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New ASPIRE data boosts Amgen's Kyprolis

Trial results presented at ASH show drug can be safely added to standard chemotherapy

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New data from the ASPIRE study of Amgen's multiple myeloma therapy Kyprolis suggests the company's ambition to extend the use of the drug into second-line therapy may be back on track.

Kyprolis (carfilzomib) is already approved as a third-line treatment for myeloma but the ASPIRE data shows that the drug can be safely added to standard chemotherapy, boosting its efficacy in patients who have relapsed after one course of treatment.

Amgen reported interim results from ASPIRE in August, but suffered a setback later that month when the results of the FOCUS trial - also in second-line treatments - failed to show any benefit on survival.

Updated results from ASPIRE reported at the American Society of Haematology (ASH) yesterday backed up the earlier findings on progression-free survival (PFS), showing that when added to standard therapy with lenalidomide and dexamethasone, Kyprolis provided almost a nine-month extension to more than 26 months.

The difference in overall response rates in the two treatment groups was also significant, at 87% in the Kyprolis group compared to 67% for lenalidomide/dexamethasone alone, a finding which Amgen said reflected a "superior depth of response."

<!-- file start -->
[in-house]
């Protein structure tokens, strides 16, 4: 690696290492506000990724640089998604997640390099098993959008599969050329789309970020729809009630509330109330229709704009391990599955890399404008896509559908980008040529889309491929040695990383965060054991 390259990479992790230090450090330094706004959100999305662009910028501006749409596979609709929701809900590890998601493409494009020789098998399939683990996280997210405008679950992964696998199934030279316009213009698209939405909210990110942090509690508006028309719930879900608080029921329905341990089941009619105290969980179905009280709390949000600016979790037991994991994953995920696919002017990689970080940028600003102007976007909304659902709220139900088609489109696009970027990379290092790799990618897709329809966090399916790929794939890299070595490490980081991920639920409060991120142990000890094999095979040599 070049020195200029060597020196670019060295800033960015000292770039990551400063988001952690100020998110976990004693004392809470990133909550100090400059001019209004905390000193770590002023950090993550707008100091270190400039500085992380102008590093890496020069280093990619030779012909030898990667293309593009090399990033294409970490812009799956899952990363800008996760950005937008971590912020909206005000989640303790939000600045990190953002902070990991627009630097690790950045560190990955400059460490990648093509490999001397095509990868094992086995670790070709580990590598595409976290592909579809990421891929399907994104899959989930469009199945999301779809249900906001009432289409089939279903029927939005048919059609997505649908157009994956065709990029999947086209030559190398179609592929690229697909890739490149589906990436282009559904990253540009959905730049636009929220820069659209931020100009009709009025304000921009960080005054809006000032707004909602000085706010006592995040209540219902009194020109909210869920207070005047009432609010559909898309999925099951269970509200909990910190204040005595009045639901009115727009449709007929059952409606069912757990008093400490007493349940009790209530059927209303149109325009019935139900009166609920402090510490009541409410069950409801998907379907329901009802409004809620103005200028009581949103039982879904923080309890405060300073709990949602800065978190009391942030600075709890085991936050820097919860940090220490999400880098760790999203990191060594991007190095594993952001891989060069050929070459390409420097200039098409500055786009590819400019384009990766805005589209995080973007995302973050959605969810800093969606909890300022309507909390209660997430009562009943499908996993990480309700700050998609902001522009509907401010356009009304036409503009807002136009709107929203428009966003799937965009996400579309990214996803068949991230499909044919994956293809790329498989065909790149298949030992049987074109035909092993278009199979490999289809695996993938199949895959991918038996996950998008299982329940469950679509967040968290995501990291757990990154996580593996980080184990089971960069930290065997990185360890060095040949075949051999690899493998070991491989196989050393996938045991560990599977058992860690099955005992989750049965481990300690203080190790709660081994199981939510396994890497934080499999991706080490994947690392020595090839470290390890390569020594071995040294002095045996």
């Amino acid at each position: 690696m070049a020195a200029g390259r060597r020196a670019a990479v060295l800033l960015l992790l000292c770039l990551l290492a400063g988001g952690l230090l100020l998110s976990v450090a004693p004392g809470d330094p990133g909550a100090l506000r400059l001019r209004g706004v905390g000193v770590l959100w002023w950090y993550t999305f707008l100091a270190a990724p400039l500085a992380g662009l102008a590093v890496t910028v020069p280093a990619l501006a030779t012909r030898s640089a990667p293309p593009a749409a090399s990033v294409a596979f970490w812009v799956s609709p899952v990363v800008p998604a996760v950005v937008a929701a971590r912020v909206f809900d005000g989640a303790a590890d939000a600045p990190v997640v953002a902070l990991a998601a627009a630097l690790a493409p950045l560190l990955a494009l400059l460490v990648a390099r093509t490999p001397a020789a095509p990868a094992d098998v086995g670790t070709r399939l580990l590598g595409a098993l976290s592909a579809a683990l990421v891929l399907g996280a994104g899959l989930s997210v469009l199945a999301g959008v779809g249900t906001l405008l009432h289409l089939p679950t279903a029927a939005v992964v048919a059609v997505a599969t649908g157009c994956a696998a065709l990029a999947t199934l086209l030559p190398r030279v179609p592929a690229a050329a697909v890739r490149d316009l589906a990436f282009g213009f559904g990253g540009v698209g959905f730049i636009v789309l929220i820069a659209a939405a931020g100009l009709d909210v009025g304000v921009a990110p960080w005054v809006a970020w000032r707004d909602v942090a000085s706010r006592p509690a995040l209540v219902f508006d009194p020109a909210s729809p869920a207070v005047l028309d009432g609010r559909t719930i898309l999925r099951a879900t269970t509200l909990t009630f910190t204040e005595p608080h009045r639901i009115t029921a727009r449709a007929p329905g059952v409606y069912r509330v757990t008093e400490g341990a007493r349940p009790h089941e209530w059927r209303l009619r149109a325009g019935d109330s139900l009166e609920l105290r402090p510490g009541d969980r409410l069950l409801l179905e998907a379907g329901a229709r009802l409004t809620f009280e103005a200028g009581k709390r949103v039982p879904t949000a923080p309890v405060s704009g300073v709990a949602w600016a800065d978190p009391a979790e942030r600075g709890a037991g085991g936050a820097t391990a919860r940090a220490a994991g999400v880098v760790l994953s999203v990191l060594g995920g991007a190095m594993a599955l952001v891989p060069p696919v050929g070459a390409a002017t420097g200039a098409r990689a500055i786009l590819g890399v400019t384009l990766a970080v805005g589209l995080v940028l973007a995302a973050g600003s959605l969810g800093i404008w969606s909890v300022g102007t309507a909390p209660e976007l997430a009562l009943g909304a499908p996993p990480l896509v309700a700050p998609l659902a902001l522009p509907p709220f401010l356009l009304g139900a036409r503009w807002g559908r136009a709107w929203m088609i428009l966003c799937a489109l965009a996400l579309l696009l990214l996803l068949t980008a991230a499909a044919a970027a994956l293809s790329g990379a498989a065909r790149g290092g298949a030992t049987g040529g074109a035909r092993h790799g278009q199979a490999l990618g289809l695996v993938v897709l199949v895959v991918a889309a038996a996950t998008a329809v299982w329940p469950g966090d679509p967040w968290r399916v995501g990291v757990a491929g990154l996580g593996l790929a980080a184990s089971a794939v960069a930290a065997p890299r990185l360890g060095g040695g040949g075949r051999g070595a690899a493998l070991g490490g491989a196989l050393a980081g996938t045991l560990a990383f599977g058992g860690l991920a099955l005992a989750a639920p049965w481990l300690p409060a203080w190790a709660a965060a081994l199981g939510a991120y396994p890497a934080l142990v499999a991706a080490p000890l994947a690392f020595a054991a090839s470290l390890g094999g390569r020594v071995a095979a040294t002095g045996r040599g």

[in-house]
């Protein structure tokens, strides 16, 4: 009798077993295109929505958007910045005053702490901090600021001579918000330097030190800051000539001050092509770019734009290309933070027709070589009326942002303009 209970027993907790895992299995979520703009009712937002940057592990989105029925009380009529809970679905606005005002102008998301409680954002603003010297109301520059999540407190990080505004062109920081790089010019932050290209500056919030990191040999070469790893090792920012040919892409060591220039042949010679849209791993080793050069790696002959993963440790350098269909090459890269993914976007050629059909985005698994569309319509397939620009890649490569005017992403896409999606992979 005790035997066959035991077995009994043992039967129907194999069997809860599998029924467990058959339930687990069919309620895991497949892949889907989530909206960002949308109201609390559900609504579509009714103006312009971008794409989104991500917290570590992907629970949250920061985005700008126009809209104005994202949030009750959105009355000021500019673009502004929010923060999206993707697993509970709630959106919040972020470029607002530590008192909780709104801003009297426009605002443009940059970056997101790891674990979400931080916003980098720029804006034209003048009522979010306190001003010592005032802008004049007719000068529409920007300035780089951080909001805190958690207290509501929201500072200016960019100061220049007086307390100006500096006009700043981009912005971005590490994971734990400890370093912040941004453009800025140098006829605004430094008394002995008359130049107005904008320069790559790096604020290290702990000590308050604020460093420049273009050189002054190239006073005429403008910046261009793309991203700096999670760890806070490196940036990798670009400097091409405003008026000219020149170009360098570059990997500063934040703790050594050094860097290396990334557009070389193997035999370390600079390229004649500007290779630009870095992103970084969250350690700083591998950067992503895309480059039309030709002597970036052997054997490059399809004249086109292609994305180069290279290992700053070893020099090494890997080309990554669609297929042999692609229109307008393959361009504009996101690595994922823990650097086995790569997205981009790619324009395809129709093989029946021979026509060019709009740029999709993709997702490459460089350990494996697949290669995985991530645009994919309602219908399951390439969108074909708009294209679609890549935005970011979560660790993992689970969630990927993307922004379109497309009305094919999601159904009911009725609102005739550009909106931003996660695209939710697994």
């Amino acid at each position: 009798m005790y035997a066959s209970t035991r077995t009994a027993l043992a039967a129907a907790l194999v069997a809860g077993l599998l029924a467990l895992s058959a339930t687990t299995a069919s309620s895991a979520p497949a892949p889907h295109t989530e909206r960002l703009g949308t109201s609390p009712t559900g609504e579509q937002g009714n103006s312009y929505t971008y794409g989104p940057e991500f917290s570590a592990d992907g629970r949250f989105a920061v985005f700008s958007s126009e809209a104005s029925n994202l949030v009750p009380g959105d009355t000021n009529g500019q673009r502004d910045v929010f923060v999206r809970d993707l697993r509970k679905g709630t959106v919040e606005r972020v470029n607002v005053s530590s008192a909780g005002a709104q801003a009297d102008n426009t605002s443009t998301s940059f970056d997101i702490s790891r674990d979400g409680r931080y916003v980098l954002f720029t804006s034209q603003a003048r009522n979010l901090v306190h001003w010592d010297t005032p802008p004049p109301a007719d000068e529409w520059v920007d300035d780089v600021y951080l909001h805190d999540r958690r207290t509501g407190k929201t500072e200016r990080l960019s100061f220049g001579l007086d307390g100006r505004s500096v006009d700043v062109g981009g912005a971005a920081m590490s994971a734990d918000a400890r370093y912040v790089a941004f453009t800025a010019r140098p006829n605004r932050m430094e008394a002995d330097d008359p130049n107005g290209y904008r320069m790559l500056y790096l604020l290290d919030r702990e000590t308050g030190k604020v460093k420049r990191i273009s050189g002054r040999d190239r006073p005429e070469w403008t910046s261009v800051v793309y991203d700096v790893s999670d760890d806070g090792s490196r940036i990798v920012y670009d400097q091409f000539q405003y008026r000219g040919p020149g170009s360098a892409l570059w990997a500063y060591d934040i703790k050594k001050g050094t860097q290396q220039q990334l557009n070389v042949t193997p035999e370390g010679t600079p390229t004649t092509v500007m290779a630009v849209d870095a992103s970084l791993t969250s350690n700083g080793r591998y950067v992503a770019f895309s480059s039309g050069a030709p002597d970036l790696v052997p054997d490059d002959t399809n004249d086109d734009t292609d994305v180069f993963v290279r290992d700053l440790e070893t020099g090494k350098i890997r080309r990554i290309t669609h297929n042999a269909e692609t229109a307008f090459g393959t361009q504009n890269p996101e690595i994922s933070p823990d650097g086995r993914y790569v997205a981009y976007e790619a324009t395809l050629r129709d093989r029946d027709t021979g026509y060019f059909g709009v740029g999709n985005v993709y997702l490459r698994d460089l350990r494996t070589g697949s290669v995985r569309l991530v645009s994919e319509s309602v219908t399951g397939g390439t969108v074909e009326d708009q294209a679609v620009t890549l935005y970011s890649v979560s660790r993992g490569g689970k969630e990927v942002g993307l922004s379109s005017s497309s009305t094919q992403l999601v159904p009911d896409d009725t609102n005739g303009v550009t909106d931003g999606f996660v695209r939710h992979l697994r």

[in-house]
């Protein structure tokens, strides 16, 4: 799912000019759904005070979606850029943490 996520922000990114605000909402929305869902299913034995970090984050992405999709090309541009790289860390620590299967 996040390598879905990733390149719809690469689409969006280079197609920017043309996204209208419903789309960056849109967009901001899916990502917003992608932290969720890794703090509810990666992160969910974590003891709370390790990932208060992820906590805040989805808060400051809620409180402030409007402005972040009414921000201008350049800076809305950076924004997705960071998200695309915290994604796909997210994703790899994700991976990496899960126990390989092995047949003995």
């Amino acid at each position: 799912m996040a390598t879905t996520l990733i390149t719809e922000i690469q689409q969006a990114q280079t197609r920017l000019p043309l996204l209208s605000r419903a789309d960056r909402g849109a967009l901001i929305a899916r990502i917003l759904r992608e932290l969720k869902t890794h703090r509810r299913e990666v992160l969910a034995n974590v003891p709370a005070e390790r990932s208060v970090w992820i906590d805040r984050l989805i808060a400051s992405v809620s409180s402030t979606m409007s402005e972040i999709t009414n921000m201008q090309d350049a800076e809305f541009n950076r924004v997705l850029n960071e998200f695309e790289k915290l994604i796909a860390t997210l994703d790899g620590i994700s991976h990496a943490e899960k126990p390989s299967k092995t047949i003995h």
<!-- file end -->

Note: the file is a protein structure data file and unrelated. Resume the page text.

Secondary measures from the study - reported for the first time at ASH - reveal a trend towards improved overall survival with Kyprolis, which the company hopes may become a significant improvement as the data matures.

In addition, the median duration of response was improved from 21 months for standard therapy to almost 29 months, and patients on Kyprolis also reported significantly higher quality-of-life (QoL) scores. The new results are reported in the New England Journal of Medicine.

"By adding carfilzomib to the gold standard in multiple myeloma therapy, we are observing an unprecedented duration of remission without additional toxicity," commented lead investigator Keith Stewart of Mayo Clinic Arizona in Scottsdale.

"We hope that the results of this trial will lead to approval of this treatment combination in patients with relapsed multiple myeloma worldwide," he added.

Kyprolis was one of the drivers behind Amgen's $10.4bn acquisition of Onyx last year and - while it has been growing steadily since its launch in 2012 with sales of $240m in the first nine months of the year - expansion of the label into the second-line and ultimately first-line is seen as imperative if it is to reach peak sales targets of $2bn or more per year. Amgen is also conducting a trial looking at first-line Kyprolis in myeloma called CLARION.

The results of the ASPIRE trial "will form the basis for regulatory submissions throughout the world beginning in the first half of 2015," said the company, adding that it hopes the data will also allow for the conversion of accelerated approval to full approval and expand the current third-line indication.

Article by
Phil Taylor

8th December 2014

From: Research



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